Angeline was delivered with RRC’s usual enthusiasm and four songs in Fran said in his brilliant accent: “We are from Liverpool if you don’t know. We are here to make you dance.” The latin sounds of Calexio will make anyone move and the crowd that was there did respond. Although Remedy kept the feet tapping, it was a shame that a lot of the festival goers were missing this great set. Fran got us singing with the last two songs of an all too short set: Honey and their standard Would You Rather Be Lonely.
All things come to an end and the three days had flown by. It was now time for Sunday’s headliners, Dutty Moonshine Big Band. It was indeed a big band with six on brass including another sousaphone, a drummer, a DJ, and three vocalists. This was one of the most original bands I had seen, mixing pretty heavy bass, grime, and hip-hop with a large brass section. I still question having on two bands that mix hip-hop and brass, as part of the wow factor had been taken away by Dat Brass. Strangely, by the time Dutty Moonshine Big Band performed, that mix of genres seemed pretty normal.
However, Dutty were heavier on the bass and did mix styles a lot more. There was even some boogie, which showed up in the horn playing on Boogie Woogie. There was a lot of fun in the set, and the crowd were now all at the front, making sure that every last drop of energy was expended. I think that with the fusion of styles there was something for everyone in their repertoire. For example, Bang Bang perfectly showed off their humour as the Cher/Nancy Sinatra intro soon morphed into a heavy bass number with lots of brass, and then back again.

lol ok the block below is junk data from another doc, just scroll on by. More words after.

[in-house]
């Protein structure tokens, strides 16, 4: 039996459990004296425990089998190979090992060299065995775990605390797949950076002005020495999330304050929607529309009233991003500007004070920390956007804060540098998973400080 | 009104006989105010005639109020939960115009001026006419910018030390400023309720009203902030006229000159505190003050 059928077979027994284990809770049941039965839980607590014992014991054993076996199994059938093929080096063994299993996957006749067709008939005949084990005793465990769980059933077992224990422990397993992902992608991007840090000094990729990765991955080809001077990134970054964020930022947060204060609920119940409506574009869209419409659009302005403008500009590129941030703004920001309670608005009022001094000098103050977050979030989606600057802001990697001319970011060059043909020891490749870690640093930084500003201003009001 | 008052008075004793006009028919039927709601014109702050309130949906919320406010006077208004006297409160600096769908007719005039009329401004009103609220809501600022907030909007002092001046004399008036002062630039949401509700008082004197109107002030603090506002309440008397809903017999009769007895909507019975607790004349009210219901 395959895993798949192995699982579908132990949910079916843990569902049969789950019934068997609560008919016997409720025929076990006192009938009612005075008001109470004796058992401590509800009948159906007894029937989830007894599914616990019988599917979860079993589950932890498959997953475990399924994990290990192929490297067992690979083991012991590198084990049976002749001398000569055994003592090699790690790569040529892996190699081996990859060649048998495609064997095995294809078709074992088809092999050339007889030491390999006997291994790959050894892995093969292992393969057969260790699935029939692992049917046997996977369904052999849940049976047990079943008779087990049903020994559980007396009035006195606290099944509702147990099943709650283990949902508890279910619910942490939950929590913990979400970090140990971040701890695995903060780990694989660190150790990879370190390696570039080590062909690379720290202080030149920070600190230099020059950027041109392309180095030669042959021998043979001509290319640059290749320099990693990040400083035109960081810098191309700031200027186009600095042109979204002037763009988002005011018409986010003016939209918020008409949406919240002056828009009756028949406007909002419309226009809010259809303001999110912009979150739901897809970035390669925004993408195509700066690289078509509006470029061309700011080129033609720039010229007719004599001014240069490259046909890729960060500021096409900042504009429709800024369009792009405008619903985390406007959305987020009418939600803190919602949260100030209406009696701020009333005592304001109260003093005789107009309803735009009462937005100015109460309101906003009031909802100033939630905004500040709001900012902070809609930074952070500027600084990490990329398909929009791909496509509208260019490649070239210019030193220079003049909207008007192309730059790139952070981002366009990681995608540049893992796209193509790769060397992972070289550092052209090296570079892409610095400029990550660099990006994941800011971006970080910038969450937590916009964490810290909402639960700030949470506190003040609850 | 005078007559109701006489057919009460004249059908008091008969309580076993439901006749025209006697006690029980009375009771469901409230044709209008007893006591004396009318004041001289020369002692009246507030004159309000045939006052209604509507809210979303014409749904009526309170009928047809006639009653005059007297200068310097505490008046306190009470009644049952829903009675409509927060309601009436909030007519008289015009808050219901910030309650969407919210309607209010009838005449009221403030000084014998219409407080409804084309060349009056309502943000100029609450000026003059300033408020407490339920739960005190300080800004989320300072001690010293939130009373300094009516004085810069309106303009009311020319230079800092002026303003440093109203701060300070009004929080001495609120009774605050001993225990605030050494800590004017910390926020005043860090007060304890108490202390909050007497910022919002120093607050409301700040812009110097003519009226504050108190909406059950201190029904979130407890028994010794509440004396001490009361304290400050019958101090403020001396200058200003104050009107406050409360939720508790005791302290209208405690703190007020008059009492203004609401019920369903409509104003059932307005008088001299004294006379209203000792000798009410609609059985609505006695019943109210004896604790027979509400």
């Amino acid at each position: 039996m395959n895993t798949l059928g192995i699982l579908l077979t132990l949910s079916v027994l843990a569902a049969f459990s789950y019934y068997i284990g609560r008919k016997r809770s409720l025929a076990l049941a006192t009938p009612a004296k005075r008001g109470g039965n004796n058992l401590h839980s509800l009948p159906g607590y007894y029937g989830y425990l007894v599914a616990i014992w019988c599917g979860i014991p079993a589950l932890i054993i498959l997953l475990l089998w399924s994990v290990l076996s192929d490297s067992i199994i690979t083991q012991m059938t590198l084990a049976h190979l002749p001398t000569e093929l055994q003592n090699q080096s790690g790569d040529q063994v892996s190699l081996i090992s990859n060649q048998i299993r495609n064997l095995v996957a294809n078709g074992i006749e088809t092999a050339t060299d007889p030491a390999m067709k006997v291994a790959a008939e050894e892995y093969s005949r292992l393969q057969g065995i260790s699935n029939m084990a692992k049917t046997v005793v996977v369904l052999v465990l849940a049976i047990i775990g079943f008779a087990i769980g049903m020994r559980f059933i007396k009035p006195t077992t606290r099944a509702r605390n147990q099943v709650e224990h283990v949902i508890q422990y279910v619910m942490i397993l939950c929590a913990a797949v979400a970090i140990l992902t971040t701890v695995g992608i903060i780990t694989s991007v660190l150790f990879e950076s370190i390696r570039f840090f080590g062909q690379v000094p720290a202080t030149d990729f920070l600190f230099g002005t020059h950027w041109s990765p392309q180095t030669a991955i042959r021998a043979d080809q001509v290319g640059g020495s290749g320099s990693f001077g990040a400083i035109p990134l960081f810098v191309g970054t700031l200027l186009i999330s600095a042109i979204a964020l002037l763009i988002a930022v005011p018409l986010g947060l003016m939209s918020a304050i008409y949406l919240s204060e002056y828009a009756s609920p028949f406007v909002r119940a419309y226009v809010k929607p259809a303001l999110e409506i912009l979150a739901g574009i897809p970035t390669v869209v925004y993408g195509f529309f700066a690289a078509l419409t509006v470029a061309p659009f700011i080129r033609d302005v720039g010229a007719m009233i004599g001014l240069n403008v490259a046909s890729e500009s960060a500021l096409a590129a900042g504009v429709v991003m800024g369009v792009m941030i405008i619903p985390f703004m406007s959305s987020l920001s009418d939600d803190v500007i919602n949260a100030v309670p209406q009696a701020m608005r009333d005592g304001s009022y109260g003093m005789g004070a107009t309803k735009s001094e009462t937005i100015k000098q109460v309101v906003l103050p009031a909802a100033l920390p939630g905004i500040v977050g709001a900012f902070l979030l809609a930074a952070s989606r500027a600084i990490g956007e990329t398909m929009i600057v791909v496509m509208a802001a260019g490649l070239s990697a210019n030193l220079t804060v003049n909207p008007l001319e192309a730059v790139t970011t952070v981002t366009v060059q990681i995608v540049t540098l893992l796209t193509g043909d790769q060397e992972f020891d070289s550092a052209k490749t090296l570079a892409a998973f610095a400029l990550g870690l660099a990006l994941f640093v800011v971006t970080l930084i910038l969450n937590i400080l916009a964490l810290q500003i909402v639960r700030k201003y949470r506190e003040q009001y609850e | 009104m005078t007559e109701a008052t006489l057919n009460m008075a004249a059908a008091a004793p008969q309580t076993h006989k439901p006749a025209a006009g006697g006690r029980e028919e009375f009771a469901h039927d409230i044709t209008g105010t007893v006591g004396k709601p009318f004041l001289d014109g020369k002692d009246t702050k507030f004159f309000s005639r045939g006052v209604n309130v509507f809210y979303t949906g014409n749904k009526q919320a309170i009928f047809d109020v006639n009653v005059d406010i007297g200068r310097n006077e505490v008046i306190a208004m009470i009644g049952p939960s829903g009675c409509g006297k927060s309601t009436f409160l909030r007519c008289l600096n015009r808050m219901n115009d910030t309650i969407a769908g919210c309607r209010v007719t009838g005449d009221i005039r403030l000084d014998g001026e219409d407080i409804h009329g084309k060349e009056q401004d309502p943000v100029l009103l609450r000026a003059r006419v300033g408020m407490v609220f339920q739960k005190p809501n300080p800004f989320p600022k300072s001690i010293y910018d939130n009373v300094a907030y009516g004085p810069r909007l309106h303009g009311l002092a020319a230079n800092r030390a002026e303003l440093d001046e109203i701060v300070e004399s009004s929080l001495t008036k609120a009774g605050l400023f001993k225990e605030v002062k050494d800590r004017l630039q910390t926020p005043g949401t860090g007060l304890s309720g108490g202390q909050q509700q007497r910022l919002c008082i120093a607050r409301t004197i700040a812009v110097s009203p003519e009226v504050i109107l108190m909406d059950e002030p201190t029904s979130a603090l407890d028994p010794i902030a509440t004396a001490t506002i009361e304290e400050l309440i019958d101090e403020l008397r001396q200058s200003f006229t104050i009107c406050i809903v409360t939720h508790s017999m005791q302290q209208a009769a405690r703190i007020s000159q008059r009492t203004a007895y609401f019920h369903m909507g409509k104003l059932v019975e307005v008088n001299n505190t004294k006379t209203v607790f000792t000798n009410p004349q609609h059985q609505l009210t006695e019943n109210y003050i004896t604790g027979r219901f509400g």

The 12th Wilkestock Festival was at an end, and it had been a varied weekend, with some really exciting established and local bands. It is a uniquely quirky festival and I hope that a lot was raised for the chosen charities. Never has being charitable been so much fun. The crowd were, as usual at festivals, friendly and warm. I chatted with a lot of strangers, and many seemed very proud of the small local festival.
The sun had smiled on us so the afternoons were spent chilling out on the odd leather sofa in front of the main stage, and the after hours had been spent in a hot, sweaty Bella tent with all kinds of carnage and beautiful weirdness. Everyone had a good time, and looked out for each other, and that is exactly how it should be. Only time will tell what Wilkestock the 13th has to offer.
Live review by Tony Creek and photography by Paul Lyme at Wilkestock Festival on 1st September 2019.